Aspects of the Oral Heritage of the Neo-Aramaic-Speaking Jewish Community of Zakho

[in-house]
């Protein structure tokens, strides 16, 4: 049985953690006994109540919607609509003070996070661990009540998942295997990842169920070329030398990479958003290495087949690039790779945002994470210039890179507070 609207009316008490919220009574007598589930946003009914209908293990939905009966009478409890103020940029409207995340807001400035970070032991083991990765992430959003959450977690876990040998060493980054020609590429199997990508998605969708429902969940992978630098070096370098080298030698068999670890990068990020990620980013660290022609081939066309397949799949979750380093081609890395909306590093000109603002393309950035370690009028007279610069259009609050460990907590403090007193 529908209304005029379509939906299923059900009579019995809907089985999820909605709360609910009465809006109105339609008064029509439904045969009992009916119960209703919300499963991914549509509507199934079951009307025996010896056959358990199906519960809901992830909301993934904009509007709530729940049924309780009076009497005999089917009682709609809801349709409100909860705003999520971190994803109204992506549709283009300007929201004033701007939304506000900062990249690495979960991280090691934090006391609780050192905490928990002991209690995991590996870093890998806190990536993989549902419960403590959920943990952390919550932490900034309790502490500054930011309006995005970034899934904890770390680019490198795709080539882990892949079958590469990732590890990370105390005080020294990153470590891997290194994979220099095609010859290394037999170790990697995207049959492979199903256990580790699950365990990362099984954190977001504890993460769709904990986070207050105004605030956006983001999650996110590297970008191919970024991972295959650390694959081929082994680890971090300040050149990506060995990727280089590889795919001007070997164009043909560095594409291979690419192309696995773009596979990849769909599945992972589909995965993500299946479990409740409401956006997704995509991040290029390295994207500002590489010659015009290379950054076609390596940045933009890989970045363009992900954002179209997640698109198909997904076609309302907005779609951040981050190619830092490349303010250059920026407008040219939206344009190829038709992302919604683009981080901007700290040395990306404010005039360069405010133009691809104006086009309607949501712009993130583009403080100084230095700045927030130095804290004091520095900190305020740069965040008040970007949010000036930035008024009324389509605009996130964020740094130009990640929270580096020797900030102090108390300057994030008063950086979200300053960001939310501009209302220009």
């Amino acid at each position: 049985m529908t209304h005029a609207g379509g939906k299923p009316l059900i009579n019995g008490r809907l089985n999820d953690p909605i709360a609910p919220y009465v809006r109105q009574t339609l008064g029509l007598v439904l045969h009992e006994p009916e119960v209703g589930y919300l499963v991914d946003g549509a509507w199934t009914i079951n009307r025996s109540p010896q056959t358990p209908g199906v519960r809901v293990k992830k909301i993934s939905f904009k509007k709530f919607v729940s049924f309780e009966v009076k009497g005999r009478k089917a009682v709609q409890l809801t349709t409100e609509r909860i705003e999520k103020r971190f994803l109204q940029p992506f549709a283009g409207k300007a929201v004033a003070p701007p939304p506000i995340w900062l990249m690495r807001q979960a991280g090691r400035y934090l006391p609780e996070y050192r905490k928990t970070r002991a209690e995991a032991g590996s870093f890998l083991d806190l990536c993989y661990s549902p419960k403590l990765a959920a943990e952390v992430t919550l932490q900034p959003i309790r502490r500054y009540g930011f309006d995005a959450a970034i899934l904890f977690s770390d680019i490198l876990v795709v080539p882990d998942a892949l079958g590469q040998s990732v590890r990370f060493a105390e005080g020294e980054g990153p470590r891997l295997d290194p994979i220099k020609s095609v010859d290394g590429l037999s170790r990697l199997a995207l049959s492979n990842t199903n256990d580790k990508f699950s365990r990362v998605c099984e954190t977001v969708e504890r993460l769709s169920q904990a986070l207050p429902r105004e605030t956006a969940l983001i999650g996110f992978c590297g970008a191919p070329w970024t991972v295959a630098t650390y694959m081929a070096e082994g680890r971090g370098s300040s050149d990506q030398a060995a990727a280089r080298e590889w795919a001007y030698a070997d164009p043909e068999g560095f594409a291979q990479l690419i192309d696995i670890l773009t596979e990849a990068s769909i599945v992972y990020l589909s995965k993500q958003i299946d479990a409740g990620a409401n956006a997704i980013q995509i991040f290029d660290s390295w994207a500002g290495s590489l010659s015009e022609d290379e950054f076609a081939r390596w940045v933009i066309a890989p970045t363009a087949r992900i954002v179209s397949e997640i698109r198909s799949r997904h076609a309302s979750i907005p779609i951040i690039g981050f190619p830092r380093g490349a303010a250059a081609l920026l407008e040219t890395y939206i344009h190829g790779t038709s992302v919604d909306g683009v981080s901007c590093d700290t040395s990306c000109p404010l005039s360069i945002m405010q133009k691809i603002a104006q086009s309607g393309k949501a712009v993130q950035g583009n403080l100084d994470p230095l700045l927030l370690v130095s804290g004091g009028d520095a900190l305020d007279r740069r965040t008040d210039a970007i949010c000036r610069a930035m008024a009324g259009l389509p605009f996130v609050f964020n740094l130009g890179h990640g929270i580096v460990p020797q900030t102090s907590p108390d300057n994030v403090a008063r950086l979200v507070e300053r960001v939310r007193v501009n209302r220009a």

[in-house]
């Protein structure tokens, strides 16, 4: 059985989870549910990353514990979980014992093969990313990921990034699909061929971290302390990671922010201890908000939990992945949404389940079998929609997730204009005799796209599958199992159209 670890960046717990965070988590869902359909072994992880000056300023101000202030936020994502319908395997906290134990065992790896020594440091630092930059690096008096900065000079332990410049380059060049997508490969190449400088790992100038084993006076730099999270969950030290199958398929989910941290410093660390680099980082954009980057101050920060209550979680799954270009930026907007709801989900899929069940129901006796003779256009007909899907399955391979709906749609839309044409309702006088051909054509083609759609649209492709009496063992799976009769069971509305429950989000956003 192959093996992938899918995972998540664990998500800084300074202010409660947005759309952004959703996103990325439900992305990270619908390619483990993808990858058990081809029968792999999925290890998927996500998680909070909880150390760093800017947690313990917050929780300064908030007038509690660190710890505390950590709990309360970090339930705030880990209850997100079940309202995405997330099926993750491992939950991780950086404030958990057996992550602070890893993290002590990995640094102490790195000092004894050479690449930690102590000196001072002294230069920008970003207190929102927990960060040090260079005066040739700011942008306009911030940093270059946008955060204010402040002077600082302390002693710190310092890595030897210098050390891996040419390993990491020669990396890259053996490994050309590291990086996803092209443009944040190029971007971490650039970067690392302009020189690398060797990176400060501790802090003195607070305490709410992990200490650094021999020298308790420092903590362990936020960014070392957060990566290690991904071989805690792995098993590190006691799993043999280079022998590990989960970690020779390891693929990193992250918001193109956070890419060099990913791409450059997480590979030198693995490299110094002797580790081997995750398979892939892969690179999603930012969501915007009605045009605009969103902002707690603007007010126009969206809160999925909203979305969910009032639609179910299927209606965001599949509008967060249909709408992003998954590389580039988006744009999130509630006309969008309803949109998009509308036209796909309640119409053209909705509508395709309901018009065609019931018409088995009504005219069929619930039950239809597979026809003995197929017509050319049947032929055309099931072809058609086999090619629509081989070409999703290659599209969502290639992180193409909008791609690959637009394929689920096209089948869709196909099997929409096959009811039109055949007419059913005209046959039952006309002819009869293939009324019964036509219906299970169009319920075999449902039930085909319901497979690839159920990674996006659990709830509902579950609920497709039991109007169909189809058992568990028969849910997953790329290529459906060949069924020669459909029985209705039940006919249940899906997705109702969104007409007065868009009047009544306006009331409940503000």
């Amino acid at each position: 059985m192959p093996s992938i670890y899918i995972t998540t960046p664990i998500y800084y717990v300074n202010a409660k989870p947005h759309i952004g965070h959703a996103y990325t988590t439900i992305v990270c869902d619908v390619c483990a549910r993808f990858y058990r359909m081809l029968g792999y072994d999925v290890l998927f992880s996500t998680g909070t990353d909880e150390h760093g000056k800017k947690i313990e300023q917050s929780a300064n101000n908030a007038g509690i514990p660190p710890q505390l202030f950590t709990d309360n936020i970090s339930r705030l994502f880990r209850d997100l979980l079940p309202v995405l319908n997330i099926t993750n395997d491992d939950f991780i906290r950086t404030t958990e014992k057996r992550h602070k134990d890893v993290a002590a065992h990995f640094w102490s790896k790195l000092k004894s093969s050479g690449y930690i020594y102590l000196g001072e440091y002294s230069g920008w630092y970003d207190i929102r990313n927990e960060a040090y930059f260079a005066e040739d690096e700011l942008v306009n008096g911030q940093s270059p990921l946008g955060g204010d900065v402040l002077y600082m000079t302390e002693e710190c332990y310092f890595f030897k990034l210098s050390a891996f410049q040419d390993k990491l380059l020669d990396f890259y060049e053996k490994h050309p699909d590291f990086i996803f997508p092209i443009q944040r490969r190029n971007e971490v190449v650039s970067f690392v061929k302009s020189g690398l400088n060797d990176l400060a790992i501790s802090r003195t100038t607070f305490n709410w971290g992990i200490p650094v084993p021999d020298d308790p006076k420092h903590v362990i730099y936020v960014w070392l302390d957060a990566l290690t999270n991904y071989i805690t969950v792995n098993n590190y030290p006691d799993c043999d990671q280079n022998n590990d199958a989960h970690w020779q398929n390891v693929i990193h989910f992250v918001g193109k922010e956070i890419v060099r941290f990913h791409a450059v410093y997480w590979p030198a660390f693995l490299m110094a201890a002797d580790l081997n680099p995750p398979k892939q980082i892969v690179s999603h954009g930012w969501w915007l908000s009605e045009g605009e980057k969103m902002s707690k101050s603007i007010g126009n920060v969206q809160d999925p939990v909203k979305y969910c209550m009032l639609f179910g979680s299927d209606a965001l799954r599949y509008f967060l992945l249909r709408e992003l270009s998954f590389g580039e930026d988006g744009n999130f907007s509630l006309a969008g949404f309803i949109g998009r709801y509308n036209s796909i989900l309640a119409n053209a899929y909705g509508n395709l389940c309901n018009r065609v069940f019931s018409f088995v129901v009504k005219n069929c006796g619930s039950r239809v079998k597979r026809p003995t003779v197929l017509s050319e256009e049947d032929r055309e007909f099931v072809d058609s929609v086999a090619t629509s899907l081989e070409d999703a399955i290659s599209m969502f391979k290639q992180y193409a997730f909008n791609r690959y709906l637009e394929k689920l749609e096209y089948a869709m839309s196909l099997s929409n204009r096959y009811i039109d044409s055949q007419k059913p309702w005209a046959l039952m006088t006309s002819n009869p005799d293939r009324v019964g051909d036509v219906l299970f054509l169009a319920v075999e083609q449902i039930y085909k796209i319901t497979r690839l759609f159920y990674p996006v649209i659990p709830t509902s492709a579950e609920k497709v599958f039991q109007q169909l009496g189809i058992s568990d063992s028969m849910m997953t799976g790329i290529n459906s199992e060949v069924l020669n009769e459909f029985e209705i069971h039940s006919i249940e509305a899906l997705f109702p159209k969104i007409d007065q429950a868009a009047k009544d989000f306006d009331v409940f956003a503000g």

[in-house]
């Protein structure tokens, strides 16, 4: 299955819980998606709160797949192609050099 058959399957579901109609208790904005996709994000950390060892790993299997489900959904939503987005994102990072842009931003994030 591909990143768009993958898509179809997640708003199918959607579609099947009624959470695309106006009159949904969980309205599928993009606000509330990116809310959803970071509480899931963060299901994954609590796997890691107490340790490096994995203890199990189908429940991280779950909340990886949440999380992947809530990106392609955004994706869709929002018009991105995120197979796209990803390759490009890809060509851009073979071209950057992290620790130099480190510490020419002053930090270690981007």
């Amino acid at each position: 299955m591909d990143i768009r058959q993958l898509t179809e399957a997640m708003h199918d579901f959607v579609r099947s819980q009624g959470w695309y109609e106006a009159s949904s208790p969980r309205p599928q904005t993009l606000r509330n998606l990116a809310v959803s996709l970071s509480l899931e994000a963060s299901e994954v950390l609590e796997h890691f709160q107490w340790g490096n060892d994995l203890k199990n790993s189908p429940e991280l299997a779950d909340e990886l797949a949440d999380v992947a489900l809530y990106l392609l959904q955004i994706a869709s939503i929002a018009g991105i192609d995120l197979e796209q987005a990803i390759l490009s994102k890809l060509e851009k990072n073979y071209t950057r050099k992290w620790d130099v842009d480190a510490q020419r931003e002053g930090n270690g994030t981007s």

This thesis examines three genres of the oral heritage of the Neo-Aramaic-speaking Jewish community of Zakho, Kurdistan: the proverb, the enriched biblical narrative, and the folktale. During the past three decades, there has been a renewed interest in research on Neo-Aramaic, and a substantial growth of research in the field has been seen. However, the contemporary study of Neo-Aramaic has been focused almost exclusively on linguistic description and analysis. Content-based aspects of the study of the language and its cultures have received very little attention. This thesis is a first step towards filling this gap. The introduction to the thesis provides background information about the Jewish community of Zakho and about the Neo-Aramaic subgroup to which the Jewish Zakho dialect belongs, North-Eastern Neo-Aramaic (NENA). It then gives a brief review of relevant aspects of the study of folklore, before providing a description of the database of audio recordings upon which this thesis is based. The first chapter presents several approaches to the study of the proverb (paremiology). It is argued that an important component for the understanding and analysis of proverbs, one that is often overlooked, is the context of each proverb. The second chapter analyses an example of the genre of enriched biblical narrative through the lens of a concept taken from the field of thematology: the motifeme – a small meaning-bearing contextual-structural unit of the narrative. It demonstrates the non-linear historical development of the sequence of motifemes in the narrative analysed here, a feature which is particularly typical of Jewish narratives. The folktale is a genre central to the formation and maintenance of the Jewish Zakho communal identity, and the third chapter contains a detailed analysis of one particular folktale. The folktale chosen for analysis in this chapter features a cross-culturally uncommon motif: the motif of magical gender transformation. The NENA materials contained in this thesis are transcribed and translated into English. They are drawn from a database of recordings of members of the Zakho community living now mainly in Jerusalem, and were collected in the course of fieldwork undertaken by the author.